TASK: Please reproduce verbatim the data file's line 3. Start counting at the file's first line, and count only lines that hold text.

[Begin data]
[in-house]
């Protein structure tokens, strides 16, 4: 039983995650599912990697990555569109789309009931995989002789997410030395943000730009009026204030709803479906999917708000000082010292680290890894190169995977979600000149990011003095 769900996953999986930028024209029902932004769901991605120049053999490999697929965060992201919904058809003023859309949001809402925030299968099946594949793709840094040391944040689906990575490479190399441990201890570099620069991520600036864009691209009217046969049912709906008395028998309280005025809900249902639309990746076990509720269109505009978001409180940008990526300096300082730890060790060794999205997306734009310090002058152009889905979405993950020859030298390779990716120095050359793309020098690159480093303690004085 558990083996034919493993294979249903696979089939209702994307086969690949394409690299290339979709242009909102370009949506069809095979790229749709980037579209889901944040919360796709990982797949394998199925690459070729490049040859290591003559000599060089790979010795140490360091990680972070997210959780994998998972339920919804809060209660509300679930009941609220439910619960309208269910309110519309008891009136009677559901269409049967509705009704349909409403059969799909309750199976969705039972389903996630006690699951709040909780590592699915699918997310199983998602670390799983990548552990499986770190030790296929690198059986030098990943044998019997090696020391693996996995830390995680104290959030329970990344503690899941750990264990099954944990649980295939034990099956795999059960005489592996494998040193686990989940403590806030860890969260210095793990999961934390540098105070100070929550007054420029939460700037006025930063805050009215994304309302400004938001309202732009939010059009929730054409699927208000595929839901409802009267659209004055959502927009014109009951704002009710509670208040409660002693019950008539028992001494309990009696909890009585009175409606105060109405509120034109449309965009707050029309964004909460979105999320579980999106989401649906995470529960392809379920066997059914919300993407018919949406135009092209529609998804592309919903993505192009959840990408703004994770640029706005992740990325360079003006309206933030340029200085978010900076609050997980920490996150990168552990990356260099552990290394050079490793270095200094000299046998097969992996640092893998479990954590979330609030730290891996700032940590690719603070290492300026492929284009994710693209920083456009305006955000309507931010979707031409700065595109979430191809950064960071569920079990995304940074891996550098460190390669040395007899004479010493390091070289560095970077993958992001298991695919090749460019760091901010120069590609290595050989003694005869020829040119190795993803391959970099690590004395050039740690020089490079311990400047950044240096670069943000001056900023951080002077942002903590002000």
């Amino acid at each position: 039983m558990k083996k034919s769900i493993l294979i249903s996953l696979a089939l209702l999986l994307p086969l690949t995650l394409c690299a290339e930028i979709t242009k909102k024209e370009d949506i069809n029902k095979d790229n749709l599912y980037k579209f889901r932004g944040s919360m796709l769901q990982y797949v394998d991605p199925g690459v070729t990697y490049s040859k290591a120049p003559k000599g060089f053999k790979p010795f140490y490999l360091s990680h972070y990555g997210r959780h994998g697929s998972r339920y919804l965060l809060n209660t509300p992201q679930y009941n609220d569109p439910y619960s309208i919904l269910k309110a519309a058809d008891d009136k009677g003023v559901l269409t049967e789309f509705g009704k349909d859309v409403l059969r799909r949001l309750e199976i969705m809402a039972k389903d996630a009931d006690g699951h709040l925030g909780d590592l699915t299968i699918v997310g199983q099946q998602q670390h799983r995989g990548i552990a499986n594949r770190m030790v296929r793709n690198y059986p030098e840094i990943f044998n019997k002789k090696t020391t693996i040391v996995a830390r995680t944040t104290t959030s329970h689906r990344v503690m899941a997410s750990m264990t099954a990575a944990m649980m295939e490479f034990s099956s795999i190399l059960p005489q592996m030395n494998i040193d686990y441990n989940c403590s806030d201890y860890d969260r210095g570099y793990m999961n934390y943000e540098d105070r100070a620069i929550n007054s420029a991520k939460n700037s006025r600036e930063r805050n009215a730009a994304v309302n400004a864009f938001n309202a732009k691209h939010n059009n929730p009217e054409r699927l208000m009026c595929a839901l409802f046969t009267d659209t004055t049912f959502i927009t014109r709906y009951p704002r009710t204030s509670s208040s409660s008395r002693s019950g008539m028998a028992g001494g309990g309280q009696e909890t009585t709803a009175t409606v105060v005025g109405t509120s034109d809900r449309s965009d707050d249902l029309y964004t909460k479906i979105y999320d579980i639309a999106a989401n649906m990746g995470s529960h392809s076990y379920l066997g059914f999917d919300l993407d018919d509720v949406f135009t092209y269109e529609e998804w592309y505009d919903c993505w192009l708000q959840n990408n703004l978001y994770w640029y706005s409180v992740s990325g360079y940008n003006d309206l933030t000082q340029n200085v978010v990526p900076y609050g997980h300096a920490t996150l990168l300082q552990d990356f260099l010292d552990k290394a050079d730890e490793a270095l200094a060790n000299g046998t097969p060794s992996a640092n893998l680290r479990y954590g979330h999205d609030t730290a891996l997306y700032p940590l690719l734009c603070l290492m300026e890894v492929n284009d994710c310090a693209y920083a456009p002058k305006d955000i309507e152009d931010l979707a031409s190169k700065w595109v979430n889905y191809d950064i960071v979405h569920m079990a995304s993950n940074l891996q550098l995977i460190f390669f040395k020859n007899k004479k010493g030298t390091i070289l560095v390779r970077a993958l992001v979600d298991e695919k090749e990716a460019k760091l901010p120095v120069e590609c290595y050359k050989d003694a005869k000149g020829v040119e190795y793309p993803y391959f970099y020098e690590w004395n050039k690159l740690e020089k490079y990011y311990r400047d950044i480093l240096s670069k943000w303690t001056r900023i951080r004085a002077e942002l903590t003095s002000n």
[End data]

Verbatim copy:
């Amino acid at each position: 039983m558990k083996k034919s769900i493993l294979i249903s996953l696979a089939l209702l999986l994307p086969l690949t995650l394409c690299a290339e930028i979709t242009k909102k024209e370009d949506i069809n029902k095979d790229n749709l599912y980037k579209f889901r932004g944040s919360m796709l769901q990982y797949v394998d991605p199925g690459v070729t990697y490049s040859k290591a120049p003559k000599g060089f053999k790979p010795f140490y490999l360091s990680h972070y990555g997210r959780h994998g697929s998972r339920y919804l965060l809060n209660t509300p992201q679930y009941n609220d569109p439910y619960s309208i919904l269910k309110a519309a058809d008891d009136k009677g003023v559901l269409t049967e789309f509705g009704k349909d859309v409403l059969r799909r949001l309750e199976i969705m809402a039972k389903d996630a009931d006690g699951h709040l925030g909780d590592l699915t299968i699918v997310g199983q099946q998602q670390h799983r995989g990548i552990a499986n594949r770190m030790v296929r793709n690198y059986p030098e840094i990943f044998n019997k002789k090696t020391t693996i040391v996995a830390r995680t944040t104290t959030s329970h689906r990344v503690m899941a997410s750990m264990t099954a990575a944990m649980m295939e490479f034990s099956s795999i190399l059960p005489q592996m030395n494998i040193d686990y441990n989940c403590s806030d201890y860890d969260r210095g570099y793990m999961n934390y943000e540098d105070r100070a620069i929550n007054s420029a991520k939460n700037s006025r600036e930063r805050n009215a730009a994304v309302n400004a864009f938001n309202a732009k691209h939010n059009n929730p009217e054409r699927l208000m009026c595929a839901l409802f046969t009267d659209t004055t049912f959502i927009t014109r709906y009951p704002r009710t204030s509670s208040s409660s008395r002693s019950g008539m028998a028992g001494g309990g309280q009696e909890t009585t709803a009175t409606v105060v005025g109405t509120s034109d809900r449309s965009d707050d249902l029309y964004t909460k479906i979105y999320d579980i639309a999106a989401n649906m990746g995470s529960h392809s076990y379920l066997g059914f999917d919300l993407d018919d509720v949406f135009t092209y269109e529609e998804w592309y505009d919903c993505w192009l708000q959840n990408n703004l978001y994770w640029y706005s409180v992740s990325g360079y940008n003006d309206l933030t000082q340029n200085v978010v990526p900076y609050g997980h300096a920490t996150l990168l300082q552990d990356f260099l010292d552990k290394a050079d730890e490793a270095l200094a060790n000299g046998t097969p060794s992996a640092n893998l680290r479990y954590g979330h999205d609030t730290a891996l997306y700032p940590l690719l734009c603070l290492m300026e890894v492929n284009d994710c310090a693209y920083a456009p002058k305006d955000i309507e152009d931010l979707a031409s190169k700065w595109v979430n889905y191809d950064i960071v979405h569920m079990a995304s993950n940074l891996q550098l995977i460190f390669f040395k020859n007899k004479k010493g030298t390091i070289l560095v390779r970077a993958l992001v979600d298991e695919k090749e990716a460019k760091l901010p120095v120069e590609c290595y050359k050989d003694a005869k000149g020829v040119e190795y793309p993803y391959f970099y020098e690590w004395n050039k690159l740690e020089k490079y990011y311990r400047d950044i480093l240096s670069k943000w303690t001056r900023i951080r004085a002077e942002l903590t003095s002000n």